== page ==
Prior Uniform Statutory Provision: None.
1. To meet certain serious problems which arise when there is a dispute as to the quality of the goods and thereby perhaps to aid the parties in reaching a settlement, and to further the use of devices which will promote certainty as to the condition of the goods, or at least aid in preserving evidence of their condition.
2. Under paragraph (a), to afford either party an opportunity for preserving evidence, whether or not agreement has been reached, and thereby to reduce uncertainty in any litigation and, in turn perhaps, to promote agreement.
Paragraph (a) does not conflict with the provisions on the seller's right to resell rejected goods or the buyer's similar right. Apparent conflict between these provisions which will be suggested in certain circumstances is to be resolved by requiring prompt action by the parties. Nor does paragraph (a) impair the effect of a term for payment before inspection. Short of such defects as amount to fraud or substantial failure of consideration, nonconformity is neither an excuse nor a defense to an action for nonacceptance of documents. Normally, therefor, until the buyer has made payment, inspected, and rejected the goods, there is no occasion or use for the rights under paragraph (a).
3. Under paragraph (b), to provide for third-party inspection upon the agreement of the parties, thereby opening the door to amicable adjustments based upon the findings of such third parties.
The use of the phrase "conformity or condition" makes it clear that the parties' agreement may range from a complete settlement of all aspects of the dispute by a third party to the use of a third party merely to determine and record the condition of the goods so that they can be resold or used to reduce the stake in controversy. "Conformity", at one end of the scale of possible issues, includes the whole question of interpretation of the agreement and its legal effect, the state of the goods in regard to quality and condition, whether any defects are due to factors which operate at the risk of the buyer, and the degree of nonconformity where that may be material. "Condition", at the other end of the scale, includes nothing but the degree of damage or deterioration which the goods show. Paragraph (b) is intended to reach any point in the gamut which the parties may agree upon.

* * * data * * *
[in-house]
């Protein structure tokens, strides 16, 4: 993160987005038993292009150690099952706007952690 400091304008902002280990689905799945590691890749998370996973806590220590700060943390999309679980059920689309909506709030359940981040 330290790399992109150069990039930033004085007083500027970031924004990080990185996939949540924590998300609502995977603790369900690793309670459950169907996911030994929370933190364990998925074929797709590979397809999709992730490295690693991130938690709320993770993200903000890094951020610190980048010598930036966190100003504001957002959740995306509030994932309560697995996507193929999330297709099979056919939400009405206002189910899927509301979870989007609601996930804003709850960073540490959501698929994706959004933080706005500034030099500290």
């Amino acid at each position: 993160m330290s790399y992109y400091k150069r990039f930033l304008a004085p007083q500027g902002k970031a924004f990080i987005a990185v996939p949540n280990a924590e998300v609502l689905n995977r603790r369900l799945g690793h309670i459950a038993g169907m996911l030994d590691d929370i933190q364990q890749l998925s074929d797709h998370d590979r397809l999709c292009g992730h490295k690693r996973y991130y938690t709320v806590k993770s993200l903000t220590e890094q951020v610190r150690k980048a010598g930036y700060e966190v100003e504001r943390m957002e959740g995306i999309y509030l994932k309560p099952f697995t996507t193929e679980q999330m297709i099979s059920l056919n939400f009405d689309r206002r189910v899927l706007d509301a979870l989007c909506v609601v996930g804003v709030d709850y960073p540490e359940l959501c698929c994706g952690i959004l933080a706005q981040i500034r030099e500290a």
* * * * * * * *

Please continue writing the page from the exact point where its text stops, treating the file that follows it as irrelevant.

The principle of the section on reservation of rights reinforces this paragraph in simplifying such adjustments as the parties wish to make in partial settlement while reserving their rights as to any further points. Paragraph (b) also suggests the use of arbitration, where desired, of any points left open, but nothing in this section is intended to repeal or amend any statute governing arbitration. Where any question arises as to the extent of the parties' agreement under the paragraph, the presumption should be that it was meant to extend only to the relation between the contract description and the goods as delivered, since that is what a craftsperson in the trade would normally be expected to report upon. Finally, a written and authenticated report of inspection or tests by a third party, whether or not sampling has been practicable, is entitled to be admitted as evidence under the code, for it is a third-party document.
Point 2: Sections 2-513(3), 2-706, and 2-711(2) and article 5.
Point 3: Sections 1-202 and 1-207.
Definitional Cross References:
"Conform". Section 2-106.
"Goods". Section 2-105.
"Notification". Section 1-201.
"Party". Section 1-201.